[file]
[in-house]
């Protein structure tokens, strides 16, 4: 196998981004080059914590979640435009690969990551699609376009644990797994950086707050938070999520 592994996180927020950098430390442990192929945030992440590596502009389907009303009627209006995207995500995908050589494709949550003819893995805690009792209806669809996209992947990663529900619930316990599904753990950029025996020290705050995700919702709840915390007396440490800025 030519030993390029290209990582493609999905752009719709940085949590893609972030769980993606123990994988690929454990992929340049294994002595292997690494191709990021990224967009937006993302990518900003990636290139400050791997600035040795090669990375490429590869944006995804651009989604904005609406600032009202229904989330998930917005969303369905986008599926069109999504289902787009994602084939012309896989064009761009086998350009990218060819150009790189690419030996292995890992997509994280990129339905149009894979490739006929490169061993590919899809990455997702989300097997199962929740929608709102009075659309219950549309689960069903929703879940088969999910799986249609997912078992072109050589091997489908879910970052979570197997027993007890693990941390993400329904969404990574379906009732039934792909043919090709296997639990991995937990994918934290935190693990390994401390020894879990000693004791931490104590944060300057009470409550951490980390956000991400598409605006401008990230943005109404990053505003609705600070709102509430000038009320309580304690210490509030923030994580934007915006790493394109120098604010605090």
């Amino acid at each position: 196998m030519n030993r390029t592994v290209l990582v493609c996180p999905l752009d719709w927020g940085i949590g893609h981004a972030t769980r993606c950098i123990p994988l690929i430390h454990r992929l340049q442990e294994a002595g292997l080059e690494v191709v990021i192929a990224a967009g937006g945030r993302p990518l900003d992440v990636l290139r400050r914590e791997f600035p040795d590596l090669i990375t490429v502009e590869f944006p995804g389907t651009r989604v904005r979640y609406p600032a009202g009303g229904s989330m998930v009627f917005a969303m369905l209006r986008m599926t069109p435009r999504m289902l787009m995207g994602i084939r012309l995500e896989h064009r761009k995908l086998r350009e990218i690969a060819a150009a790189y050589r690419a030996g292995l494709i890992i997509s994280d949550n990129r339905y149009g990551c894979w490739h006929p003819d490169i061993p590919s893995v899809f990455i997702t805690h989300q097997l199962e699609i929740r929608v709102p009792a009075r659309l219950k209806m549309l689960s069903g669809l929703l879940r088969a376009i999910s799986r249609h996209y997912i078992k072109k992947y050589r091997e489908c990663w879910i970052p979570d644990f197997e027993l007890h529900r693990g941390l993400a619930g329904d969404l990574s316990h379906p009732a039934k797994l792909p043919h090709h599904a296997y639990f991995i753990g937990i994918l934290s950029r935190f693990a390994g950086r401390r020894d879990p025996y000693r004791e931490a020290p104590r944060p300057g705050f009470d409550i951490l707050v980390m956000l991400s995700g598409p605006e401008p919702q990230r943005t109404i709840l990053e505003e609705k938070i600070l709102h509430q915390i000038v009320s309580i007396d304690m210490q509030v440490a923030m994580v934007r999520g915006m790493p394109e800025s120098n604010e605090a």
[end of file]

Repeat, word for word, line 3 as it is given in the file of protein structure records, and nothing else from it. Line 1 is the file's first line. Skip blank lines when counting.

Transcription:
């Amino acid at each position: 196998m030519n030993r390029t592994v290209l990582v493609c996180p999905l752009d719709w927020g940085i949590g893609h981004a972030t769980r993606c950098i123990p994988l690929i430390h454990r992929l340049q442990e294994a002595g292997l080059e690494v191709v990021i192929a990224a967009g937006g945030r993302p990518l900003d992440v990636l290139r400050r914590e791997f600035p040795d590596l090669i990375t490429v502009e590869f944006p995804g389907t651009r989604v904005r979640y609406p600032a009202g009303g229904s989330m998930v009627f917005a969303m369905l209006r986008m599926t069109p435009r999504m289902l787009m995207g994602i084939r012309l995500e896989h064009r761009k995908l086998r350009e990218i690969a060819a150009a790189y050589r690419a030996g292995l494709i890992i997509s994280d949550n990129r339905y149009g990551c894979w490739h006929p003819d490169i061993p590919s893995v899809f990455i997702t805690h989300q097997l199962e699609i929740r929608v709102p009792a009075r659309l219950k209806m549309l689960s069903g669809l929703l879940r088969a376009i999910s799986r249609h996209y997912i078992k072109k992947y050589r091997e489908c990663w879910i970052p979570d644990f197997e027993l007890h529900r693990g941390l993400a619930g329904d969404l990574s316990h379906p009732a039934k797994l792909p043919h090709h599904a296997y639990f991995i753990g937990i994918l934290s950029r935190f693990a390994g950086r401390r020894d879990p025996y000693r004791e931490a020290p104590r944060p300057g705050f009470d409550i951490l707050v980390m956000l991400s995700g598409p605006e401008p919702q990230r943005t109404i709840l990053e505003e609705k938070i600070l709102h509430q915390i000038v009320s309580i007396d304690m210490q509030v440490a923030m994580v934007r999520g915006m790493p394109e800025s120098n604010e605090a």